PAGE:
Most of the 7,000-crore is directed towards the central government’s Ayushman Bharat-Pradhan Mantri Jan Arogya Yojana (AB-PMJAY), which aims to provide an annual cover of 5 lakhs to over 10 crore poor families. While the ambitious scheme is certainly a step forward towards making healthcare more affordable and accessible, the allocation still amounts to only 2.2 percent of our total budgetary spend.
Low spending, paucity of healthcare workers and abysmal infrastructure are some critical concerns bedeviling our healthcare sector. According to government figures as on March 31, 2017, 8,286 posts of doctors needed to be filled in Primary HealthCentres (PHC). Similarly, out of 22,496 specialists required for Community HealthCentres to be fully functional, only 4,156 (18%) positions were filled while 11,288 (14%) out of the 77,956 nursing staff positions were lying vacant.
A dysfunctional primary healthcare system translates into lack of accessibility, delay in diagnosis and referrals, and a number of preventable deaths especially in rural areas where private healthcare facilities remain limited and unaffordable.
Unfortunately, a disproportionate rise in population has failed to see an equivalent increase in the quality and accessibility of healthcare in India. Increase in spending is just one approach to address this issue of absent healthcare facilities, what we need is a multi-pronged approach to make primary healthcare functional at the grass roots.
Shortage of healthcare workers & health infrastructure
The objective of a healthy primary healthcare system is to ensure improved health outcomes, better quality of care, timely diagnosis of diseases as well as prevention. Health systems with strong and fully functional primary healthcare also have significantly reduced burdens on hospitals, secondary and tertiary care providers. However, India’s primary healthcare is rendered ineffective in the face of human resource paucity.
The lack of trained doctors and other paramedical staff is one of the biggest hurdles to improving the state of healthcare services in the country, especially in rural and underserved areas. There is just one government doctor for every 10, 189 people, a figure that is woefully short of the WHO recommended doctor patient ratio of 1:1000. The nurse patient ratio is 1:483, compared to the ideal ratio of 1: 4. As it stands, we have a shortage of 600,000 doctors and 2 million nurses.
The problem is compounded by the inadequacy of health infrastructure. The bed-to-people ratio is 1:422 across the country, and is even worse in government hospitals, where it is 1:2239, much less than the WHO recommended 3:1000. Mammoth vacancies bedeviling primary healthcare in rural areas imply that there are villages where health centres are running without doctors and specialists. Intermittently available laboratory services in rural areas are further impacted by shortages of pathologists, technicians and other staff members.
Enhancing the skills of primary healthcare physicians
Lack of skill and knowledge upgradation is another problem bogging down primary healthcare in India. According to the Medical Council of India, primary physicians are mandated to complete 30 hours of Continuing Medical Education (CME) once every five years for re-licensure. However, only 20 percent of physicians in India follow this as it’s not legally binding. In the recent past, cases of doctors still prescribing single or double anti-retrovirals for HIV/AIDS patients instead of triple combinations which are standard now have been reported. This knowledge gap leads to several problems, like anti microbial resistance (AMR) and even deaths. Making CMEs mandatory and promoting provision and pursuing of online CME courses must be considered an important task to enable primary healthcare providers to upgrade their skills and knowledge of their field.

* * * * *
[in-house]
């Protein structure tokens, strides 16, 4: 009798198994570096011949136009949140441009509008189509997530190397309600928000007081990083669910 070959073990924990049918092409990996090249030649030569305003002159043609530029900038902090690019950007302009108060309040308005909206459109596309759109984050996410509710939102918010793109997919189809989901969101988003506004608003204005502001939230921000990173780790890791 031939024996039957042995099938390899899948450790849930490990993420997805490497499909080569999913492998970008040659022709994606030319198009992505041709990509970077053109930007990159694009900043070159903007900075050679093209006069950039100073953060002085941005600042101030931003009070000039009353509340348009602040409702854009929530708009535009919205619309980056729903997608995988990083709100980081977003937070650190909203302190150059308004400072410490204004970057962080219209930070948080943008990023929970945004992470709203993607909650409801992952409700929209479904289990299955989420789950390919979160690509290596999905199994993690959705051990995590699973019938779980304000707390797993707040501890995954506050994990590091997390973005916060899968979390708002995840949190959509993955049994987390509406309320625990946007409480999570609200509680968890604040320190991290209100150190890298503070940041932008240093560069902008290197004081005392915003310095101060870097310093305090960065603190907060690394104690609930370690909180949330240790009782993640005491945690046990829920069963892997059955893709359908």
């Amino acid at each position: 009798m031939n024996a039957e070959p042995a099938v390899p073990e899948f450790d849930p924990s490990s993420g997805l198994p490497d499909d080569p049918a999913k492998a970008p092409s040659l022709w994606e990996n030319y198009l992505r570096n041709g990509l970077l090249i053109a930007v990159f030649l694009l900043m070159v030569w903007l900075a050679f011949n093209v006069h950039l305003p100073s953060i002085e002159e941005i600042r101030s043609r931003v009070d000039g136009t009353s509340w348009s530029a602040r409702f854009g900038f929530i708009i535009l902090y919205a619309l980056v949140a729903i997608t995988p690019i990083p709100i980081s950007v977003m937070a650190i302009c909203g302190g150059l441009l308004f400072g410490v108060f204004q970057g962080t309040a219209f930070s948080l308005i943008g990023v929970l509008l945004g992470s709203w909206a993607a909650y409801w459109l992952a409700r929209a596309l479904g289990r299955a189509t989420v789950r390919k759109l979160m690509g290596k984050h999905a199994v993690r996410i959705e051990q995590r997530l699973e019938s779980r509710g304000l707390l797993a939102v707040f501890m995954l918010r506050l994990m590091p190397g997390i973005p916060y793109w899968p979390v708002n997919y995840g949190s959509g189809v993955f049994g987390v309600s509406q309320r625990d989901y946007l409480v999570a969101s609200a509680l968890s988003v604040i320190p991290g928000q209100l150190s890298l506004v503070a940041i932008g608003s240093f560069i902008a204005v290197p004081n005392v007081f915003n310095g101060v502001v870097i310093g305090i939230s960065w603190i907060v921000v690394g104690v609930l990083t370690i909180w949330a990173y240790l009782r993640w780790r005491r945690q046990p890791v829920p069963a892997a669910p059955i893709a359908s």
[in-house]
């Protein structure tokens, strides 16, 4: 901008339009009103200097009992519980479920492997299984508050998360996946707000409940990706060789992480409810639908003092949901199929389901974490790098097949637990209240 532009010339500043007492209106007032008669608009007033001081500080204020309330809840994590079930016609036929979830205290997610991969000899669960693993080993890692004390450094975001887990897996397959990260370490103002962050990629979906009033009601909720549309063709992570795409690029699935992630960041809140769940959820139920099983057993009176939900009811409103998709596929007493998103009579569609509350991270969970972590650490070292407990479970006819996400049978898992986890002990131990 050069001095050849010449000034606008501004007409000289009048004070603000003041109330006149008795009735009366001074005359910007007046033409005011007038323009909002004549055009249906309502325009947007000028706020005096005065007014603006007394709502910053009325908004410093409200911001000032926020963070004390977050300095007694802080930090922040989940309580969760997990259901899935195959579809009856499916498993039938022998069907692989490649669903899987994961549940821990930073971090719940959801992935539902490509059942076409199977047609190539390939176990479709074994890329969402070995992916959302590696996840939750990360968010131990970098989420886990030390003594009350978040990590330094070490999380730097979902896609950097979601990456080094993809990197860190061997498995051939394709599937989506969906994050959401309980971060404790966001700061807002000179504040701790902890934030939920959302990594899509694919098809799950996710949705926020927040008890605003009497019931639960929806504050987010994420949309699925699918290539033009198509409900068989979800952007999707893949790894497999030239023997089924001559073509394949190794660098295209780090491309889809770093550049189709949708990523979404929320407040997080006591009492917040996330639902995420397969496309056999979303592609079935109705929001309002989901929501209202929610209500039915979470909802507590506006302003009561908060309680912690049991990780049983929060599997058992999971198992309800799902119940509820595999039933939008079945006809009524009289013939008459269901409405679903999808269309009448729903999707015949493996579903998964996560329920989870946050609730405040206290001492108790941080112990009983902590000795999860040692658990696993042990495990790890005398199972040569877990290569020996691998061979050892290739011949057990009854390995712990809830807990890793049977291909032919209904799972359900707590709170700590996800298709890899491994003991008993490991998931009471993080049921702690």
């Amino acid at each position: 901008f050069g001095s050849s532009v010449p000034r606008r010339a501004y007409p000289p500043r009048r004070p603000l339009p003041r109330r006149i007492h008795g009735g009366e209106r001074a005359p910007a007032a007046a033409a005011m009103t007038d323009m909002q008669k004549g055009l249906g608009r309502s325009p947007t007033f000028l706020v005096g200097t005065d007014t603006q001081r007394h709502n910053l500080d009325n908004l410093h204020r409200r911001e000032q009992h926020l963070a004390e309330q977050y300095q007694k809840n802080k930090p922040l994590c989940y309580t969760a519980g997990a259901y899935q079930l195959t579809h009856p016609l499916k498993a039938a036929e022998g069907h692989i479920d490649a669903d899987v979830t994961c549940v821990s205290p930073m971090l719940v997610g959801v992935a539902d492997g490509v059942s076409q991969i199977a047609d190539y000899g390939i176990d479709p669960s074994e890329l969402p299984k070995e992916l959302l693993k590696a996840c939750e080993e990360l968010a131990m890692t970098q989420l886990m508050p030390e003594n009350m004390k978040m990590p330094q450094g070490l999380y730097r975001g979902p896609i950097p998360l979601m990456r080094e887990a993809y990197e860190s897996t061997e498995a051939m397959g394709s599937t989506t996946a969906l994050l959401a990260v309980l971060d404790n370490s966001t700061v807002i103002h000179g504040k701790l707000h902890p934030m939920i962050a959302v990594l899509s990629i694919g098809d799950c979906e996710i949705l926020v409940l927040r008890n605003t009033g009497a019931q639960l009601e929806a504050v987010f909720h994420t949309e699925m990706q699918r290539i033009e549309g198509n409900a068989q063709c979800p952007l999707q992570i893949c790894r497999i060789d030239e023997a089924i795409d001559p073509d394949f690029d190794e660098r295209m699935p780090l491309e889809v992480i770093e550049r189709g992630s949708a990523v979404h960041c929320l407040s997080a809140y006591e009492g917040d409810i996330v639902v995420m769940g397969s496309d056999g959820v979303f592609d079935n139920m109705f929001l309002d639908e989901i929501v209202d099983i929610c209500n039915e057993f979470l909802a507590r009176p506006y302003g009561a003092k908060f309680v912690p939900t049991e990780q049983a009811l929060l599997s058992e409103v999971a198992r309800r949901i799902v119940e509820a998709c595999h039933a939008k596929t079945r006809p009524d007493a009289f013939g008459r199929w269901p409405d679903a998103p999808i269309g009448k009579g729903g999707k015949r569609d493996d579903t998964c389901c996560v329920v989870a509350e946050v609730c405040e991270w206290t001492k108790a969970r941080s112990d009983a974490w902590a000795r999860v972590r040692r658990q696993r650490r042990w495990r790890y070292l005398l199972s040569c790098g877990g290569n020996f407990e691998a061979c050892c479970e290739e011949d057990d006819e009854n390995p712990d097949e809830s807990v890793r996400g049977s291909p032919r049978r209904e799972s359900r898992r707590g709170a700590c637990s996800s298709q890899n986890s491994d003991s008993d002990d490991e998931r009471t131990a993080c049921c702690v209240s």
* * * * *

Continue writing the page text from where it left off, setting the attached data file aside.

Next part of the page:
Digitizing rural healthcare
As healthcare becomes more value based and patient centric, digital technology is going to play a key role in preventive healthcare. Primary healthcare can reap rich dividends by adopting digital technology to minimize errors in records and improve the delivery of curative services. Telemedicine centres can be an alternative in improving access of rural populations. Currently, a number of private organizations and NGOs are experimenting by introducing novel telemedicine technology in rural areas. However, we need to adopt this approach on a larger scale to bring real time benefits to rural populations who have to travel long distances to even access a physician.
Need for sustainable and affordable healthcare services
Going back to the interim budget, the allocation for the National Programme for the Prevention and Control of Cancer, Diabetes, Cardiovascular Disease and Stroke (NPCDCS) was scaled back by Rs. 120 crores. These diseases comprise a major chunk of life-threatening non-communicable diseases, which are responsible for over 61 percent of total deaths in India. A budgetary cut for the programme does not paint a favorable picture of the state of healthcare in India, and we need to scale up preventive and promotive healthcare services to avoid life-threatening incidences and reduce the load on understaffed healthcare facilities.
We need to focus on continuous patient monitoring and evaluation with the help of cost-reducing technologies, and take the help of state governments to curate and scale up sustainable healthcare delivery services to communities that need it the most.
Public private partnerships
One of the ways to improve the state of cash-starved primary healthcare in India is to engineer more public private partnerships in the field. By tying up with private enterprises, high-impact innovations can be availed to build an equitable healthcare system for underserved populations. WISH is at the forefront of such interventions through partnerships with different state governments. – Business World